Events in Persia: On the Incarnation of Our Lord and God and Saviour Jesus Christ.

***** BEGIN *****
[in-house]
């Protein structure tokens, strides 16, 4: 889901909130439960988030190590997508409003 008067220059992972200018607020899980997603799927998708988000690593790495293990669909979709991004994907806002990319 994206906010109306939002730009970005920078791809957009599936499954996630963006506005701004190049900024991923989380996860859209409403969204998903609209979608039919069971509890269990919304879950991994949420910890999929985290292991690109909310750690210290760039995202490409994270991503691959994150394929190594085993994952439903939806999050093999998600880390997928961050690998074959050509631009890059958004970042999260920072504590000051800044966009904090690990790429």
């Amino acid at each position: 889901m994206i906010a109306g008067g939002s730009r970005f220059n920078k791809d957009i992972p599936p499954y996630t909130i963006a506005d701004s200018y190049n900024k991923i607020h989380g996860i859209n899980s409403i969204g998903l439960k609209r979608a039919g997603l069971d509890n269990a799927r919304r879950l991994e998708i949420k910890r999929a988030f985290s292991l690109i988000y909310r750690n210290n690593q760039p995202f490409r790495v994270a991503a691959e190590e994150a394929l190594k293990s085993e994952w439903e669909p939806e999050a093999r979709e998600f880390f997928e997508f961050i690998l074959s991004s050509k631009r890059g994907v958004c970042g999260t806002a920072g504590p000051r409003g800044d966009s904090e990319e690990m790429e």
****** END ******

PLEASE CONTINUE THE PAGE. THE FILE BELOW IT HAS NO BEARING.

Christ first of all became known from Persia. For nothing escapes the learned jurists of that country, who investigate all things with the utmost care. The facts, therefore, which are inscribed upon the golden plates, and laid up in the royal temples, I shall record; for it is from the temples there, and the priests connected with them, that the name of Christ has been heard of. Now there is a temple there to Juno, surpassing even the royal palace, which temple Cyrus, that prince instructed in all piety, built, and in which he dedicated in honour of the gods golden and silver statues, and adorned them with precious stones,—that I may not waste words in a profuse description of that ornamentation. Now about that time (as the records on the plates testify), the king having entered the temple, with the view of getting an interpretation of certain dreams, was addressed by the priest Prupupius thus: I congratulate thee, master: Juno has conceived. And the king, smiling, said to him, Has she who is dead conceived? And he said, Yes, she who was dead has come to life again, and begets life. And the king said, What is this? explain it to me. And he replied, In truth, master, the time for these things is at hand. For during the whole night the images, both of gods and goddesses, continued beating the ground, saying to each other, Come, let us congratulate Juno. And they say to me, Prophet, come forward; congratulate Juno, for she has been embraced. And I said, How can she be embraced who no longer exists? To which they reply, She has come to life again, and is no longer called Juno, but Urania. For the mighty Sol has embraced her. Then the goddesses say to the gods, making the matter plainer, Pege is she who is embraced; for did not Juno espouse an artificer? And the gods say, That she is rightly called Pege, we admit. Her name, moreover, is Myria; for she bears in her womb, as in the deep, a vessel of a myriad talents’ burden. And as to this title Pege, let it be understood thus: This stream of water sends forth the perennial stream of spirit,—a stream containing but a single fish, taken with the hook of Divinity, and sustaining the whole world with its flesh as though it were in the sea. You have well said, She has an artificer [in espousal]; but by that espousal she does not bear an artificer on an equality with herself. For this artificer who is born, the son of the chief artificer, framed by his excellent skill the roof of the third heavens, and established by his word this lower world, with its threefold sphere of habitation.